Tuesday, April 26, 2016

What The... : an ongoing series

"Column center lines are imaginary, please send drawings that dimension from the edge of the foundation."

(from a GC, no less!)

Thursday, April 14, 2016

On Practice: Climbing the Data Mountain

This is the second in the "On Practice" series - see the first entry here: On Practice: A Fistful of Notebooks

So you've got your project notebooks and your pens and your sticky flags. You're ready to keep your own notes organized - first milestone on the Data Mountain path cleared. Now let's look at how to manage the project files.

I had the very good fortune to work under an extremely organized project architect when I started working full time after graduating architecture school. I still use his methodology (with some minor tweaks and customizing) to keep project files in order, but each office will be a little (or sometimes a lot) different. He was the senior associate, so he oversaw most of the projects in the office and was in a position to make sure his standards were enforced - not always the case!

Where do you start if you're the one setting the standards?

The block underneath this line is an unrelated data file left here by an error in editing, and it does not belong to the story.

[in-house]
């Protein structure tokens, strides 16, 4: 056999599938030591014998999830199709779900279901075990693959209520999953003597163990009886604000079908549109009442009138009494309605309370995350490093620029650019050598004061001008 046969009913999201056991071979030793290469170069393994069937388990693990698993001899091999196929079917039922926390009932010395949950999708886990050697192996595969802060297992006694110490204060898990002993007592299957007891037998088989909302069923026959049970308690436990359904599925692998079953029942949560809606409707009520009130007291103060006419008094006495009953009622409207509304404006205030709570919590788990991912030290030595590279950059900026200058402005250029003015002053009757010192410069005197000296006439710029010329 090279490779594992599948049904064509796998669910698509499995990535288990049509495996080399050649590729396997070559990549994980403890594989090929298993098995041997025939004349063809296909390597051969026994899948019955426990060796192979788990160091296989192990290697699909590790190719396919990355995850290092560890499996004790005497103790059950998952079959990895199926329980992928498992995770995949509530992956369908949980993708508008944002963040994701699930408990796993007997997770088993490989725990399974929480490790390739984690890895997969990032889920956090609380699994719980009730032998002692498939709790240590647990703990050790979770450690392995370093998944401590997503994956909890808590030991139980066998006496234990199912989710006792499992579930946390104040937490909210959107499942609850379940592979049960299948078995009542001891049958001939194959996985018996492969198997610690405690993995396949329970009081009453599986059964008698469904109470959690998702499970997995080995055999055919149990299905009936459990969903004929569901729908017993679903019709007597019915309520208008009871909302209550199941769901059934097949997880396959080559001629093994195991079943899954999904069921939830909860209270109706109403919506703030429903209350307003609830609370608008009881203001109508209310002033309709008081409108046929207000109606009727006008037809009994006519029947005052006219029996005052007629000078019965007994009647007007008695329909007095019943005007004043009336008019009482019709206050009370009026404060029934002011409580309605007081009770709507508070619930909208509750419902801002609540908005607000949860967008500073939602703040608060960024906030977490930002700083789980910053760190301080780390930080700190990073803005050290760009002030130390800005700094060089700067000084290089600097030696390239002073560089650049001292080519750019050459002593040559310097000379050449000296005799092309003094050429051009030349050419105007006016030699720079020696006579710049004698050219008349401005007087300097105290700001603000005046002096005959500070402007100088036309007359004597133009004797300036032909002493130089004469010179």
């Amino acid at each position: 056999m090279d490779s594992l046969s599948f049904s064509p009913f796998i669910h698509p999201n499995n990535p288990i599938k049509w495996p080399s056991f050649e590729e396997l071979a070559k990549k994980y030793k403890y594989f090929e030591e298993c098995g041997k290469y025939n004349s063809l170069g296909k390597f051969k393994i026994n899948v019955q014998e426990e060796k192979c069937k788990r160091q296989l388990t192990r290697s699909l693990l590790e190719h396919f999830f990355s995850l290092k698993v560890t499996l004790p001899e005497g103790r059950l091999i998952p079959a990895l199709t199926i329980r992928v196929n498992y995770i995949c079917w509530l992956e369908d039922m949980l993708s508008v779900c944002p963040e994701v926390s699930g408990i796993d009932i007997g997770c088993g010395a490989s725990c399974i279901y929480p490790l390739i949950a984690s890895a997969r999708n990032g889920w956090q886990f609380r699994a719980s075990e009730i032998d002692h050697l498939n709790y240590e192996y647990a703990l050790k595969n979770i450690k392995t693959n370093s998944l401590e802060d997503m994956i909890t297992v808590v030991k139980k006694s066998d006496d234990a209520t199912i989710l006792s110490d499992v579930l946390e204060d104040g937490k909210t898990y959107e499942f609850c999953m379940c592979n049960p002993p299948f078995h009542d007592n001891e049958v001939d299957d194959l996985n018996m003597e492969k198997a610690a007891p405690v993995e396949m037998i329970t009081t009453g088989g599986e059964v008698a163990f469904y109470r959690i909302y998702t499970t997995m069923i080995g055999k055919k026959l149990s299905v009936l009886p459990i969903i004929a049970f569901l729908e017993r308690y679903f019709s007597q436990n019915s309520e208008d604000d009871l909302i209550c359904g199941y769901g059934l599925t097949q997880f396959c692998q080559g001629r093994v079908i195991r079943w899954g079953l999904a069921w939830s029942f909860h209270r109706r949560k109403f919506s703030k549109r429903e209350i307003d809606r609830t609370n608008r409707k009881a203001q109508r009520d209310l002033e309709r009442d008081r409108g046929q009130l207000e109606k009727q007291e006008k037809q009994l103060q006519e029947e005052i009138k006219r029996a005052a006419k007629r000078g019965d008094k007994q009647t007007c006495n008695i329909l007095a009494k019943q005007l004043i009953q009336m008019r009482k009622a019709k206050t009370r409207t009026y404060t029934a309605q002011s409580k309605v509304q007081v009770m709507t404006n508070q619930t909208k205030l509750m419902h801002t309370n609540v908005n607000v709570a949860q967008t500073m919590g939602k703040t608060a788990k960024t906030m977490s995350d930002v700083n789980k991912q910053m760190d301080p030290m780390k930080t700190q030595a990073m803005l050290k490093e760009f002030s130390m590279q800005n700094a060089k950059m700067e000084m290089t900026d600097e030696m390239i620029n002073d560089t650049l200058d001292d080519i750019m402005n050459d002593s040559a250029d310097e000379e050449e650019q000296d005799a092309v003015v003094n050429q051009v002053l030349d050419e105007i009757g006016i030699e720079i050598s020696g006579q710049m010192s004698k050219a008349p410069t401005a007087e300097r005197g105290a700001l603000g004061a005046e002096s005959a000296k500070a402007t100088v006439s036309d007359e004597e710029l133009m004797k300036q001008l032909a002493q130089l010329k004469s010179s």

Tuesday, April 12, 2016

On Practice: A Fistful of Notebooks

I started working in an architecture firm in 2003. 

 It was a tiny residential firm; just the principal, one employee, and one intern (me). Because it was so very small, this office was still using some fairly antiquated technology, including parallel rules, a typewriter, Letraset, and an ammonia printing machine with that UV-light-sensitive paper (!!).

Parallel Rule - check out those drafting dots!

Letraset - the coolest and most tedious lettering method imaginable.


The most up-to-date pieces of technology in the office were the fax machine, with the old-style roll of slippery thermal paper, and the printer/copier, which had no scan or fax function. It was only in 2005 that AutoCAD made it into the office, shortly followed by sending out files to a remote printing service and abandoning the poor stinky ammonia printing machine.

The reason I mention all this (other than #humblebrag) is that there wasn't an overwhelming amount of correspondence and documentation to track. Meeting notes, field notes, site photos (on film!), letters, transmittals, billing documents, the occasional fax; nothing like the landslide of pictures and renderings and submittals and RFIs and product brochures and emails (Lord, the emails!) today.